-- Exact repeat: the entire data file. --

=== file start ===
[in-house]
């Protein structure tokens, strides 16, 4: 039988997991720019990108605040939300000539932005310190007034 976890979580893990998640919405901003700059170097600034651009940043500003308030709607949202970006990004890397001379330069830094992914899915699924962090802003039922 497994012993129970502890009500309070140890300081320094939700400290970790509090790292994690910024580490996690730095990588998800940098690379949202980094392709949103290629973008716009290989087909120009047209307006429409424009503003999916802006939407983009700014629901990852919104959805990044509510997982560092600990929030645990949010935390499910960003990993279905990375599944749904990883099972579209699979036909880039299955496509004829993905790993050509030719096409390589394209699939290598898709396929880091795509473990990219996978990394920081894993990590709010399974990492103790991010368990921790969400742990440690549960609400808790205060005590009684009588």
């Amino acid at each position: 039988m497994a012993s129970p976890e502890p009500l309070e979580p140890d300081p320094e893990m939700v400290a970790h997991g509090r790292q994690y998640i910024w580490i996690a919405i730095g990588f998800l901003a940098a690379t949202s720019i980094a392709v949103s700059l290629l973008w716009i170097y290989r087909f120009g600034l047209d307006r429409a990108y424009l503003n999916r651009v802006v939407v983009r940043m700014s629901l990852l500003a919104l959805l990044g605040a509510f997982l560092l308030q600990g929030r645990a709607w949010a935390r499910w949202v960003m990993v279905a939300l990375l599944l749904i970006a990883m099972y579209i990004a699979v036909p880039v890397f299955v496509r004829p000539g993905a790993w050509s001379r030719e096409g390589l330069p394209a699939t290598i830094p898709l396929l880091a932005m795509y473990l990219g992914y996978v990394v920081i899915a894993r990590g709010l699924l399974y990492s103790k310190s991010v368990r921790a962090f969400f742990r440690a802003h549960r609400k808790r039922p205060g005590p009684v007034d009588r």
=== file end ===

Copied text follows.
[in-house]
């Protein structure tokens, strides 16, 4: 039988997991720019990108605040939300000539932005310190007034 976890979580893990998640919405901003700059170097600034651009940043500003308030709607949202970006990004890397001379330069830094992914899915699924962090802003039922 497994012993129970502890009500309070140890300081320094939700400290970790509090790292994690910024580490996690730095990588998800940098690379949202980094392709949103290629973008716009290989087909120009047209307006429409424009503003999916802006939407983009700014629901990852919104959805990044509510997982560092600990929030645990949010935390499910960003990993279905990375599944749904990883099972579209699979036909880039299955496509004829993905790993050509030719096409390589394209699939290598898709396929880091795509473990990219996978990394920081894993990590709010399974990492103790991010368990921790969400742990440690549960609400808790205060005590009684009588």
């Amino acid at each position: 039988m497994a012993s129970p976890e502890p009500l309070e979580p140890d300081p320094e893990m939700v400290a970790h997991g509090r790292q994690y998640i910024w580490i996690a919405i730095g990588f998800l901003a940098a690379t949202s720019i980094a392709v949103s700059l290629l973008w716009i170097y290989r087909f120009g600034l047209d307006r429409a990108y424009l503003n999916r651009v802006v939407v983009r940043m700014s629901l990852l500003a919104l959805l990044g605040a509510f997982l560092l308030q600990g929030r645990a709607w949010a935390r499910w949202v960003m990993v279905a939300l990375l599944l749904i970006a990883m099972y579209i990004a699979v036909p880039v890397f299955v496509r004829p000539g993905a790993w050509s001379r030719e096409g390589l330069p394209a699939t290598i830094p898709l396929l880091a932005m795509y473990l990219g992914y996978v990394v920081i899915a894993r990590g709010l699924l399974y990492s103790k310190s991010v368990r921790a962090f969400f742990r440690a802003h549960r609400k808790r039922p205060g005590p009684v007034d009588r």